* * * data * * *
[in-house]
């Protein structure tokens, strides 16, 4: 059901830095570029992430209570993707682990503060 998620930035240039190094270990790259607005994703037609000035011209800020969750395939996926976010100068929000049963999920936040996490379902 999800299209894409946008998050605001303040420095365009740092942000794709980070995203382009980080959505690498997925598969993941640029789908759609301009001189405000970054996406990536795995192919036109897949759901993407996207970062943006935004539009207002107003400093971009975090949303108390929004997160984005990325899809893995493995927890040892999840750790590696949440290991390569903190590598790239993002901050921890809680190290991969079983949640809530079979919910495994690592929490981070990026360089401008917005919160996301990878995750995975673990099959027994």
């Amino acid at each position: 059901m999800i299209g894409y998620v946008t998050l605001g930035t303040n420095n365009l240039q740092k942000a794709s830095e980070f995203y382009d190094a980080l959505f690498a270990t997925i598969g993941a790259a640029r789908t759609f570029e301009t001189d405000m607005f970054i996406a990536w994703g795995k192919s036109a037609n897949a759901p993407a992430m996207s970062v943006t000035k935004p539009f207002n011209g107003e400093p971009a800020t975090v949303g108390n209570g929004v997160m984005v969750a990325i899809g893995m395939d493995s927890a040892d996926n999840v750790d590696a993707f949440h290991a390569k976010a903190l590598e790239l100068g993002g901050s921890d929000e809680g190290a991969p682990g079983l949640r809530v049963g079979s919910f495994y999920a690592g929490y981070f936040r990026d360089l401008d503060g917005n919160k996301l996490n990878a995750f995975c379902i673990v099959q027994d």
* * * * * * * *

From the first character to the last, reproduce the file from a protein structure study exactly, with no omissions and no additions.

[in-house]
């Protein structure tokens, strides 16, 4: 059901830095570029992430209570993707682990503060 998620930035240039190094270990790259607005994703037609000035011209800020969750395939996926976010100068929000049963999920936040996490379902 999800299209894409946008998050605001303040420095365009740092942000794709980070995203382009980080959505690498997925598969993941640029789908759609301009001189405000970054996406990536795995192919036109897949759901993407996207970062943006935004539009207002107003400093971009975090949303108390929004997160984005990325899809893995493995927890040892999840750790590696949440290991390569903190590598790239993002901050921890809680190290991969079983949640809530079979919910495994690592929490981070990026360089401008917005919160996301990878995750995975673990099959027994």
């Amino acid at each position: 059901m999800i299209g894409y998620v946008t998050l605001g930035t303040n420095n365009l240039q740092k942000a794709s830095e980070f995203y382009d190094a980080l959505f690498a270990t997925i598969g993941a790259a640029r789908t759609f570029e301009t001189d405000m607005f970054i996406a990536w994703g795995k192919s036109a037609n897949a759901p993407a992430m996207s970062v943006t000035k935004p539009f207002n011209g107003e400093p971009a800020t975090v949303g108390n209570g929004v997160m984005v969750a990325i899809g893995m395939d493995s927890a040892d996926n999840v750790d590696a993707f949440h290991a390569k976010a903190l590598e790239l100068g993002g901050s921890d929000e809680g190290a991969p682990g079983l949640r809530v049963g079979s919910f495994y999920a690592g929490y981070f936040r990026d360089l401008d503060g917005n919160k996301l996490n990878a995750f995975c379902i673990v099959q027994d």